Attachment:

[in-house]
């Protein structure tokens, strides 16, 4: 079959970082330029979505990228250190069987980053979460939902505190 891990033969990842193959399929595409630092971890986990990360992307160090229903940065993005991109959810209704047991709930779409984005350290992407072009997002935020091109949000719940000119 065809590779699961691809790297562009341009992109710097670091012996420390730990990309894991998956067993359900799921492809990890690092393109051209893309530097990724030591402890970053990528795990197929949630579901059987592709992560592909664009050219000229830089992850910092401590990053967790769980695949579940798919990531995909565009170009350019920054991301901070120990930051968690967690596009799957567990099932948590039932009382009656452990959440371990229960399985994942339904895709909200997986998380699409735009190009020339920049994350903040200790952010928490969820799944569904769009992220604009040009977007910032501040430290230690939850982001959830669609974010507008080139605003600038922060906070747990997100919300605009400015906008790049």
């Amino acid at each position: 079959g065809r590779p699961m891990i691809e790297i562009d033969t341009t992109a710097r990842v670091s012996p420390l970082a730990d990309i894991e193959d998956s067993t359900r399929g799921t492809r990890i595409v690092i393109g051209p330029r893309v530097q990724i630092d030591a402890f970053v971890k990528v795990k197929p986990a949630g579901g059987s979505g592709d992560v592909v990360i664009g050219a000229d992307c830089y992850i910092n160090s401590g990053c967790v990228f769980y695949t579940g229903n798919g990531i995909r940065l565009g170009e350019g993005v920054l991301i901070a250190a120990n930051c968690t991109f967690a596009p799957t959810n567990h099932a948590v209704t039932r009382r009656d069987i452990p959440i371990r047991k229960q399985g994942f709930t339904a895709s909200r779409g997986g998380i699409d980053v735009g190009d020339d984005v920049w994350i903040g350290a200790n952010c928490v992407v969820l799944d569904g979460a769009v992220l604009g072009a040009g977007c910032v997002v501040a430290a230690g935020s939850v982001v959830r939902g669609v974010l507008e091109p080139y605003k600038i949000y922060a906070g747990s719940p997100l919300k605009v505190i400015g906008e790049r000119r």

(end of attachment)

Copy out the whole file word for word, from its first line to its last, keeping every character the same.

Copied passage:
[in-house]
């Protein structure tokens, strides 16, 4: 079959970082330029979505990228250190069987980053979460939902505190 891990033969990842193959399929595409630092971890986990990360992307160090229903940065993005991109959810209704047991709930779409984005350290992407072009997002935020091109949000719940000119 065809590779699961691809790297562009341009992109710097670091012996420390730990990309894991998956067993359900799921492809990890690092393109051209893309530097990724030591402890970053990528795990197929949630579901059987592709992560592909664009050219000229830089992850910092401590990053967790769980695949579940798919990531995909565009170009350019920054991301901070120990930051968690967690596009799957567990099932948590039932009382009656452990959440371990229960399985994942339904895709909200997986998380699409735009190009020339920049994350903040200790952010928490969820799944569904769009992220604009040009977007910032501040430290230690939850982001959830669609974010507008080139605003600038922060906070747990997100919300605009400015906008790049």
């Amino acid at each position: 079959g065809r590779p699961m891990i691809e790297i562009d033969t341009t992109a710097r990842v670091s012996p420390l970082a730990d990309i894991e193959d998956s067993t359900r399929g799921t492809r990890i595409v690092i393109g051209p330029r893309v530097q990724i630092d030591a402890f970053v971890k990528v795990k197929p986990a949630g579901g059987s979505g592709d992560v592909v990360i664009g050219a000229d992307c830089y992850i910092n160090s401590g990053c967790v990228f769980y695949t579940g229903n798919g990531i995909r940065l565009g170009e350019g993005v920054l991301i901070a250190a120990n930051c968690t991109f967690a596009p799957t959810n567990h099932a948590v209704t039932r009382r009656d069987i452990p959440i371990r047991k229960q399985g994942f709930t339904a895709s909200r779409g997986g998380i699409d980053v735009g190009d020339d984005v920049w994350i903040g350290a200790n952010c928490v992407v969820l799944d569904g979460a769009v992220l604009g072009a040009g977007c910032v997002v501040a430290a230690g935020s939850v982001v959830r939902g669609v974010l507008e091109p080139y605003k600038i949000y922060a906070g747990s719940p997100l919300k605009v505190i400015g906008e790049r000119r």